What’s behind the rise in U.S. Treasury yields?
- The yield on the 10-year U.S. Treasury note surged to a 16-year high on Aug. 21
- Investor recalibration of the neutral rate may be pushing Treasury yields up
- European business activity is slowing, according to flash PMI readings for August
On the latest edition of Market Week in Review, Chief Investment Strategist for North America, Paul Eitelman, and ESG and Active Ownership Analyst Zoe Warganz discussed key drivers behind the increase in U.S. Treasury yields. They also reviewed what the latest global PMI (purchasing managers’ index) surveys suggest about the health of the global economy.
3 potential factors driving the jump in U.S. government bond yields
Warganz opened the discussion by noting that U.S. government bond yields have risen dramatically in the past few weeks, with the yield on the benchmark 10-year Treasury note topping 4.3% on Aug. 21. “This was the highest level since 2007,” Eitelman remarked, noting that the sharpest rises in yields have occurred on the longer end of the Treasury yield curve. Short-term yields, he said, have remained fairly stable in August.
Eitelman stated that the selloff in Treasurys is not being driven by the latest U.S. inflation numbers, as recent reports have shown a marked deceleration in consumer-price increases. “If anything, it seems like realized inflation is tracking below the U.S. Federal Reserve (Fed)’s own forecast from back in June,” he remarked.
In addition, the selloff probably can’t be attributed to any shift in market expectations over the path forward for interest rates, Eitelman said, noting that most investors continue to expect the Fed will opt to hold rates steady at its next meeting in September. Market pricing around the following Fed meeting in early November hasn’t changed much either, he said, with traders seeing a roughly 50-50 chance of a rate increase.
So, what can the steep rise in yields be chalked up to? Eitelman stated he believes there are three factors at play. The first, he said, is that because the U.S. economy has so far proven to be a little more resilient than expected in today’s high-rate environment, some investors are recalibrating what the equilibrium, or neutral, rate of interest might be over the next five to 10 years.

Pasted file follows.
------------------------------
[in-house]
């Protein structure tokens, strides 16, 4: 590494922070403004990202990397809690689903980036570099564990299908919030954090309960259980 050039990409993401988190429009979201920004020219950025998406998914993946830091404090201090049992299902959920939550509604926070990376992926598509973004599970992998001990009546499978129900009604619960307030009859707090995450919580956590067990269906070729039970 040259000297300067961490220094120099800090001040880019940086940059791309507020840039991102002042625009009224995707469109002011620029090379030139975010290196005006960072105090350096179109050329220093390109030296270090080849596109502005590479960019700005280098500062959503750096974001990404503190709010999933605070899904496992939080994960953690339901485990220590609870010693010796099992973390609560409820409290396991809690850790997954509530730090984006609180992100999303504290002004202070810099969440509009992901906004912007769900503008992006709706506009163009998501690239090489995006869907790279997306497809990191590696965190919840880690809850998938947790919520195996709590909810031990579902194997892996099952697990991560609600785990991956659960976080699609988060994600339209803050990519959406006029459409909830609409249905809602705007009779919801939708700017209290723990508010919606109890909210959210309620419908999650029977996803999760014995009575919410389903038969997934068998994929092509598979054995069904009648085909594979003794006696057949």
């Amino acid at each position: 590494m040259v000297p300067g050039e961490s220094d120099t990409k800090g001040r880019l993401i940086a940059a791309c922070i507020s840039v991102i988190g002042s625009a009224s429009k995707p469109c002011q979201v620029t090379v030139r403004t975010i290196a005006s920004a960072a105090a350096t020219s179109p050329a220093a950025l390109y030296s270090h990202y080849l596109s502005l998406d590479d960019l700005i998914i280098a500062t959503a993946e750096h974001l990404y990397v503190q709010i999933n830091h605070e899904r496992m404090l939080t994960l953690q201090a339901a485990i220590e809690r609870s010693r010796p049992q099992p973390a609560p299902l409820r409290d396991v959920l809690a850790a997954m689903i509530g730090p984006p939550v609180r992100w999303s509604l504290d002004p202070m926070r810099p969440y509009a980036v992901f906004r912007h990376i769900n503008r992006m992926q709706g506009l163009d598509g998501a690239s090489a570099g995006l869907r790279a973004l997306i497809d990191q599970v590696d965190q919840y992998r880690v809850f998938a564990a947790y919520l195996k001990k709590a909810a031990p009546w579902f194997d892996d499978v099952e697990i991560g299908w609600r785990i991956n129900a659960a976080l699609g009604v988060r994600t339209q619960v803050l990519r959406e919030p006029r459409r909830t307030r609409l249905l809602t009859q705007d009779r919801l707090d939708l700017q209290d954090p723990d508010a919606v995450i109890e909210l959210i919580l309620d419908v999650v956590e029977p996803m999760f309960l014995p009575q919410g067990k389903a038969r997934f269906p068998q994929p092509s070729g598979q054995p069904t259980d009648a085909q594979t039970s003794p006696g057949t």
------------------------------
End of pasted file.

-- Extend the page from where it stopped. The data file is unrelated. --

Eitelman explained that the neutral rate is the rate at which monetary policy is neither speeding up nor slowing down the economy. “Recently, the market’s moved up the neutral rate to close to 4%, which is the highest it’s been in a very long time. I believe this is one factor pushing yields up,” he stated.
The second potential driver is the increase in Treasury bill issuance, Eitelman said, which has changed the supply dynamics within U.S. government bond markets and surprised some investors. “Greater issuance could lead to demand for higher Treasury yields,” he explained.
Last but not least, Eitelman said that some global factors could also be responsible for the uptick in Treasury yields. In particular, the Bank of Japan’s July 28 announcement that it will relax its yield-curve control on 10-year government bonds is likely playing a role, he noted. “For quite some time, Japan has been the anchor on global yields, helping to hold yields down. Now, the global anchor is lifting a bit, which could also be causing Treasury yields to rise,” Eitelman remarked.
He said that for investors, a key takeaway amid the rise in yields is that fixed income looks like an increasingly attractive opportunity. “I think that Treasury yields of 4% or 5% constitute a pretty good hold-to-maturity return on safe government bonds,” Eitelman stated, adding that if economic conditions deteriorate, Treasurys could potentially offer some capital appreciation potential as well.
What do the latest PMI surveys suggest about the European economy?
Shifting the conversation to economic data, Eitelman said that many flash—or preliminary—PMIs for August were released the week of Aug. 21. The PMI surveys provided some of the first reliable data points on the health of the global business cycle this month, he noted. Overall, Eitelman said the numbers suggest that business activity is gradually slowing down around the globe, with the exception of Japan, which was a standout to the upside.
“A slowly slowing economy was the key theme in our Q3 Global Market Outlook, and it looks like this is starting to come through in the data a bit,” Eitelman remarked, adding that the slowdown is more pronounced in Europe. He explained that, like the U.S., the European region has battled high inflation by hiking rates into deeply restrictive territory. Similarly, European banks have also significantly tightened lending standards amid economic uncertainty, Eitelman said. One important point of distinction between the U.S. and Europe, though, is that in Europe, banks play a much bigger role in the real economy, he noted.
“This is probably one reason why we’re seeing the European region slow down a little sooner and maybe even a little bit faster than the U.S.,” Eitelman concluded, stressing that the cooldown is mostly at the margins for now.